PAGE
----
Remember when the only compound we associated with the hemp plant was cannabidiol (CBD)? While CBD remains a mainstay of countless people’s daily routines, the industry has evolved exponentially in the last several years, and the result has been a market and brands such as Binoid that now offers a wide array of cannabinoids that are both federally legal and rich in must-try properties, with many of them being delightfully psychoactive.

Binoid is one of the best brands in the new Delta 8 cannabinoid space. Make sure to check them out and use our code HIGHTIMES25 for 25% off your order and fast, free shipping to the entire United States. Now, let’s shed light on some of these newer cannabinoids and what they can offer.

Courtesy of Binoid

Where do all of These Awesomely New Cannabinoids Keep Coming From?

We have a tendency to forget that there are, in fact, well over 100 individual cannabinoids found in any given sample of hemp. The majority of these cannabinoids are classified as minor, meaning that they exist in such trace levels that they seemingly have little impact on the plant’s properties and characteristics as a whole. But, to gloss over them would be a mistake, especially since we now have the technology to isolate and analyze them more thoroughly than ever before.

It’s because of today’s top brands such as Binoid as well as analysis methods, which largely revolve around liquid chromatography, that we’re able to both examine cannabinoids more effectively, and discover ones that up until now, we never knew existed. Pair that with the high demand for psychoactive hemp compounds that happen to be protected by federal law, and you can understand why we’re seeing one new cannabinoid enter the market after another.

Premium Hemp brands such as Binoid are known for having a large selection of cannabinoids such as Delta 8/10, Delta 9, HHC, HHC-O, THC-O, THC-P, and more! In fact, Binoid is one of the best brands to try these new compounds because of their amazing product selection, over 15,000 five star reviews, great customer service with 24/7 phone, email, and chat support as well as low prices on products and bundles. Binoid carries vape cartridges, gummies, tinctures, wax dabs, softgel capsules, and more that their loyal customers love.

Courtesy of Binoid


HHC (Hexahydrocannabinol) is one of those more recent discoveries, found in the pollen and seeds of the hemp plant. It’s a hydrogenated cannabinoid that’s phenomenally stable, but what hemp enthusiasts find more exciting is the fact that it behaves as almost a mirror image of delta 9 because of striking similarities in its chemical structure.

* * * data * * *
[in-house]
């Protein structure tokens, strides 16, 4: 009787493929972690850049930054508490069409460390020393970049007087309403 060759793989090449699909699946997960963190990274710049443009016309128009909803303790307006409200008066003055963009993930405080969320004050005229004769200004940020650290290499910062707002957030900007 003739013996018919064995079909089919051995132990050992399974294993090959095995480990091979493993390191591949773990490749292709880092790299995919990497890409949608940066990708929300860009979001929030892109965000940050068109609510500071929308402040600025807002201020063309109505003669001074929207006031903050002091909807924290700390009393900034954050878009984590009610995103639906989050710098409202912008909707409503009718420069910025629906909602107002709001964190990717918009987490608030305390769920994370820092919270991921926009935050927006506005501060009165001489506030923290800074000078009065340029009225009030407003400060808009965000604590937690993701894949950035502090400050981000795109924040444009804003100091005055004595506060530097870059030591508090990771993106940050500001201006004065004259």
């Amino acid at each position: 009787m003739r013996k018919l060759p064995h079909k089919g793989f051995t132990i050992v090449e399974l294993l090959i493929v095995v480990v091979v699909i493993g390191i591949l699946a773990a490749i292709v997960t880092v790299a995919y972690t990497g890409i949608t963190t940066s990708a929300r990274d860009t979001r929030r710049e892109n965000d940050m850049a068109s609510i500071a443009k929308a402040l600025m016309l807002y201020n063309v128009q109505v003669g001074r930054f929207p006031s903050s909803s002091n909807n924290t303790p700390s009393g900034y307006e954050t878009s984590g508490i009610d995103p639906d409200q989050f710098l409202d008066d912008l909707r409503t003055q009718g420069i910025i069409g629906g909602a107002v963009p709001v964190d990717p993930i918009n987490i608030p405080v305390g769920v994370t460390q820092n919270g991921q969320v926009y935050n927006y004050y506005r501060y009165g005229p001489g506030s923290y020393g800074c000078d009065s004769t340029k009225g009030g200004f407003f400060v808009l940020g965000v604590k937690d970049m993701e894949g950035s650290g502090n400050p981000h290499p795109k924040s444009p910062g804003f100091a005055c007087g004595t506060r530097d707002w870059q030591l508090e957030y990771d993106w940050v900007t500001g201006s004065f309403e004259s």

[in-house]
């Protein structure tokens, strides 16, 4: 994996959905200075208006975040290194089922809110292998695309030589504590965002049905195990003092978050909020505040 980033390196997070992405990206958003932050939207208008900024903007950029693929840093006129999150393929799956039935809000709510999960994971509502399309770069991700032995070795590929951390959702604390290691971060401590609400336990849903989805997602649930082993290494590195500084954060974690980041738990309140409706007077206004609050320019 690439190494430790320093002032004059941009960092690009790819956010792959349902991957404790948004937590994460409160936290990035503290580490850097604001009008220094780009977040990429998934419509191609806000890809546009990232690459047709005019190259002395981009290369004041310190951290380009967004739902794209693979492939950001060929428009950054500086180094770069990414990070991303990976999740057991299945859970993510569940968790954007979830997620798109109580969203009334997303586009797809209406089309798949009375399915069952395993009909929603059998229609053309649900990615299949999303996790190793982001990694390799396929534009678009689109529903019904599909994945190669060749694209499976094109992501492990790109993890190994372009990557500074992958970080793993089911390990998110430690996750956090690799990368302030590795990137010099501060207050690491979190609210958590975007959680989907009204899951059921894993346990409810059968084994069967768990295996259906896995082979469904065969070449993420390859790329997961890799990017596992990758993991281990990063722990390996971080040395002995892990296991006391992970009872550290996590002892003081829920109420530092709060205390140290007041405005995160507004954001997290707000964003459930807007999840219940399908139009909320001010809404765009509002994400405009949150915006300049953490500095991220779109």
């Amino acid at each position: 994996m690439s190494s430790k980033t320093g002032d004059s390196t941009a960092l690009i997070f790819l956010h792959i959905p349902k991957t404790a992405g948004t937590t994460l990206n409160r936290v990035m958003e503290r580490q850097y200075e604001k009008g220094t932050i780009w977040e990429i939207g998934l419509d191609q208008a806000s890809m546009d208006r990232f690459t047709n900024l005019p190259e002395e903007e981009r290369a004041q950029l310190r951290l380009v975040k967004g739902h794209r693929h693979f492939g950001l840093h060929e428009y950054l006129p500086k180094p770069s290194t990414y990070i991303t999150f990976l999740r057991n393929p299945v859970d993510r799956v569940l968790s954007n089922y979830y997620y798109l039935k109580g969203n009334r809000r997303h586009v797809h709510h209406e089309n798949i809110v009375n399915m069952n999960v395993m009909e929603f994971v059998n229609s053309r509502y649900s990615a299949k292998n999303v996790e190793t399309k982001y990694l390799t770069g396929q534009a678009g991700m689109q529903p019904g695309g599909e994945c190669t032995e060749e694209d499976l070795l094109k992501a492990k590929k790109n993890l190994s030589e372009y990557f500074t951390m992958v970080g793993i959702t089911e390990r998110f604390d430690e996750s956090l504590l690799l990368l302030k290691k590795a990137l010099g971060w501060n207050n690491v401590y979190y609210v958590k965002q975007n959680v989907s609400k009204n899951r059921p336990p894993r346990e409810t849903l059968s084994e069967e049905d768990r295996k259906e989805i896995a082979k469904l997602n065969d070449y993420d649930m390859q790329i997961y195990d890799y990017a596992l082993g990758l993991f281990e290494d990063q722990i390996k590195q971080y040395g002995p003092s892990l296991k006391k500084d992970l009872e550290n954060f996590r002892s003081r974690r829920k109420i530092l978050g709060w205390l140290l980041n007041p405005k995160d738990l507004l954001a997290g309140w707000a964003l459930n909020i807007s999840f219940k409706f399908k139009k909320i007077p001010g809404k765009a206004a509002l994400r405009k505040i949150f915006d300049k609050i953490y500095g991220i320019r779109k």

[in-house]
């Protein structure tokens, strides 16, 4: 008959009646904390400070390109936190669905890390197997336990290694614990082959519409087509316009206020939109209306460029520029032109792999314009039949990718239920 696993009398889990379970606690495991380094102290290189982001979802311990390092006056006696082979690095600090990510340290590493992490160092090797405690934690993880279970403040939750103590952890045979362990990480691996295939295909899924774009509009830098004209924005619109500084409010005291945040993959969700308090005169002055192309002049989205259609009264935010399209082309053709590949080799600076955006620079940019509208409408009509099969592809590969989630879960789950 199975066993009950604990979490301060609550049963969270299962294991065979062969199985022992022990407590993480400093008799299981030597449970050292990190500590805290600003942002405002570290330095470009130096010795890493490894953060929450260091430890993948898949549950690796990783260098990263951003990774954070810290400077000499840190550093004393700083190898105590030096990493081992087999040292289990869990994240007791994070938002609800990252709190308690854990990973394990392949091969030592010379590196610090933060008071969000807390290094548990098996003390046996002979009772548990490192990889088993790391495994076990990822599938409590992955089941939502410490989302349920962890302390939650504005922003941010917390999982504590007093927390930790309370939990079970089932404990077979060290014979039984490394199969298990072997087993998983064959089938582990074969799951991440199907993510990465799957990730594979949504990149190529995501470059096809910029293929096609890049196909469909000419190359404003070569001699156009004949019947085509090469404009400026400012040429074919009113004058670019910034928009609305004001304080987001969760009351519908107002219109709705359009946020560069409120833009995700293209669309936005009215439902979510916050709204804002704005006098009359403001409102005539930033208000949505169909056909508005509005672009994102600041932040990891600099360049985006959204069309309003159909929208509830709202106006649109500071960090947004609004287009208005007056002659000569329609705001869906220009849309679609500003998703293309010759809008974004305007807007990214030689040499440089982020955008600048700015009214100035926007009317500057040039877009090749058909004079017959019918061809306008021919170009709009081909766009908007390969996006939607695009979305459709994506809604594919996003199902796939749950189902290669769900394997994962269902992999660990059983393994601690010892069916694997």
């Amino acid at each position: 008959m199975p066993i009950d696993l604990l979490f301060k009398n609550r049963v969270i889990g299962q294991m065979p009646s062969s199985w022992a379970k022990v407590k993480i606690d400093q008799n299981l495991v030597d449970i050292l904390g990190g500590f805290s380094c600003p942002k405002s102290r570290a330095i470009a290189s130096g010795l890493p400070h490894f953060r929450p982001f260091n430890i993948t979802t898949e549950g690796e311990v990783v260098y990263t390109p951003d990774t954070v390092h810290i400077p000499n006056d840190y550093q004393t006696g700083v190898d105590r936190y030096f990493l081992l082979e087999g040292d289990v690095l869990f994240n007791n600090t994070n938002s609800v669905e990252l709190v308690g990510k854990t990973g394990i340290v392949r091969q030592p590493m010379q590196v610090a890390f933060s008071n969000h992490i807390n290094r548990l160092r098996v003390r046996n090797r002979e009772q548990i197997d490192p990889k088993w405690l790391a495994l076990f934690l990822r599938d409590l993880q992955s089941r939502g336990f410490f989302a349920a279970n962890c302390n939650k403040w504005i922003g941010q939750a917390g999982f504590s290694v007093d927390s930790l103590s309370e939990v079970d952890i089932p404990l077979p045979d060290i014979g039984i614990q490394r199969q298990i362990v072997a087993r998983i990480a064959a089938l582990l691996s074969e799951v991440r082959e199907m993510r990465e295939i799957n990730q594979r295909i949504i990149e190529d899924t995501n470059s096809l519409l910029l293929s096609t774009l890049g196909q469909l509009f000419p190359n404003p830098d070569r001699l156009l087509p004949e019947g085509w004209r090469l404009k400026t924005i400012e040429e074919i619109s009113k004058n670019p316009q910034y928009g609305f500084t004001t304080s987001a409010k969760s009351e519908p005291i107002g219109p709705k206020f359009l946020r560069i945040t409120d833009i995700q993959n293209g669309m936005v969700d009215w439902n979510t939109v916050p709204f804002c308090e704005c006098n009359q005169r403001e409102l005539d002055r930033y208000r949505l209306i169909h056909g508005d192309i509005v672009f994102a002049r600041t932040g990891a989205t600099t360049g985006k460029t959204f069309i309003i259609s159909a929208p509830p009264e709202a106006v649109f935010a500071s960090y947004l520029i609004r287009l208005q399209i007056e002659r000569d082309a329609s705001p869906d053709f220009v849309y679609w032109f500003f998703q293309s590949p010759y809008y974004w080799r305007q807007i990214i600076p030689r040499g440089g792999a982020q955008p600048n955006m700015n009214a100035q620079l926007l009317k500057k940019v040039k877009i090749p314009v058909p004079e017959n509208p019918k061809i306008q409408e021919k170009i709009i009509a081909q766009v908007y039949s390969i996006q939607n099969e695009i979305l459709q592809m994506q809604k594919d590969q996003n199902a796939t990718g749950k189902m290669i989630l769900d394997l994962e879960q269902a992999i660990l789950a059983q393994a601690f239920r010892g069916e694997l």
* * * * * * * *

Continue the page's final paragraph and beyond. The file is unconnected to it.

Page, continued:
HHC is a psychoactive cannabinoid that many say is just a little milder than delta 9 in terms of its high, and it seems to offer all of the other effects that we associate with delta 9 which have to do with nausea, mood, physical discomfort, appetite, and the like.

Courtesy of Binoid


To make HHC a little more potent to better match the psychoactive nature of delta 9, it can be combined with acetic anhydride, a reagent that can reconfigure the cannabinoid’s structure to enhance, in this case, the cannabinoid’s intoxicating qualities and create HHC-O (HHC-O-Acetate).  HHC-O products are about 1.5 times more intoxicating than HHC, which doesn’t sound like much, but it in fact noticeably improves the high for more customer satisfaction. HHC-O is thought to be the closest you can get to real Delta 9 THC. 

Courtesy of Binoid


THC-O (THC-O acetate) is one of the better-known newer cannabinoids on the market, but in reality, it’s not actually new at all. Developed by the military in the mid-20th century, it was the original compound to be produced by combining a naturally occurring cannabinoid—in this case, THC—with acetic anhydride. THC-O products are three times as intoxicating as regular old delta 9, and that’s pretty potent, to say the least. Its high is extremely euphoric, and many say that the body high is out of this world. THC-O is known as the “psychedelic cannabinoid,” and its effects usually take 30 to 45 minutes to kick in. 

Courtesy of Binoid


If you thought THC-O was a powerful psychoactive, wait until you get your hands on THC-P (tetrahydrocannabiphorol). This is a naturally occurring cannabinoid found in extremely trace amounts in the hemp plant—so trace that it was only discovered a little over two years ago thanks to more advanced analysis methods. THC-P products are about 10 times as psychoactive as delta 9 THC, making it the strongest intoxicating cannabinoid that we know of so far. Like THC-O, its high seems to promise phenomenal levels of euphoria.